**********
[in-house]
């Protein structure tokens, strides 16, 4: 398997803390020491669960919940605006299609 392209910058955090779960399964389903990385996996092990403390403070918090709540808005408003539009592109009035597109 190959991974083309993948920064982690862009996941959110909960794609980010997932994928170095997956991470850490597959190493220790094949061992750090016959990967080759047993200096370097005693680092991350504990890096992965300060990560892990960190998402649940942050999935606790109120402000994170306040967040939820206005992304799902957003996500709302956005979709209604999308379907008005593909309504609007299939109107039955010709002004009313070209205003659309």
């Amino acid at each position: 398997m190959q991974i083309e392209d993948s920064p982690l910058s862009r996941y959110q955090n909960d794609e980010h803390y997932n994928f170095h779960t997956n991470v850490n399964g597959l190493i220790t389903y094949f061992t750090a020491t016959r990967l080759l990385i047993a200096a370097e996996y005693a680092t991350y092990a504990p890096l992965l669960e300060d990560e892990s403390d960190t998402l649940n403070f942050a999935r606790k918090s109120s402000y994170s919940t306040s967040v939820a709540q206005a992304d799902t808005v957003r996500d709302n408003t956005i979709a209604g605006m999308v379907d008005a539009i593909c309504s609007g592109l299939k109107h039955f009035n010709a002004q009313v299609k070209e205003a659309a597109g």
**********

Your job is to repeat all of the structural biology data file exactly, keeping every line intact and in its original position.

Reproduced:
[in-house]
């Protein structure tokens, strides 16, 4: 398997803390020491669960919940605006299609 392209910058955090779960399964389903990385996996092990403390403070918090709540808005408003539009592109009035597109 190959991974083309993948920064982690862009996941959110909960794609980010997932994928170095997956991470850490597959190493220790094949061992750090016959990967080759047993200096370097005693680092991350504990890096992965300060990560892990960190998402649940942050999935606790109120402000994170306040967040939820206005992304799902957003996500709302956005979709209604999308379907008005593909309504609007299939109107039955010709002004009313070209205003659309």
């Amino acid at each position: 398997m190959q991974i083309e392209d993948s920064p982690l910058s862009r996941y959110q955090n909960d794609e980010h803390y997932n994928f170095h779960t997956n991470v850490n399964g597959l190493i220790t389903y094949f061992t750090a020491t016959r990967l080759l990385i047993a200096a370097e996996y005693a680092t991350y092990a504990p890096l992965l669960e300060d990560e892990s403390d960190t998402l649940n403070f942050a999935r606790k918090s109120s402000y994170s919940t306040s967040v939820a709540q206005a992304d799902t808005v957003r996500d709302n408003t956005i979709a209604g605006m999308v379907d008005a539009i593909c309504s609007g592109l299939k109107h039955f009035n010709a002004q009313v299609k070209e205003a659309a597109g």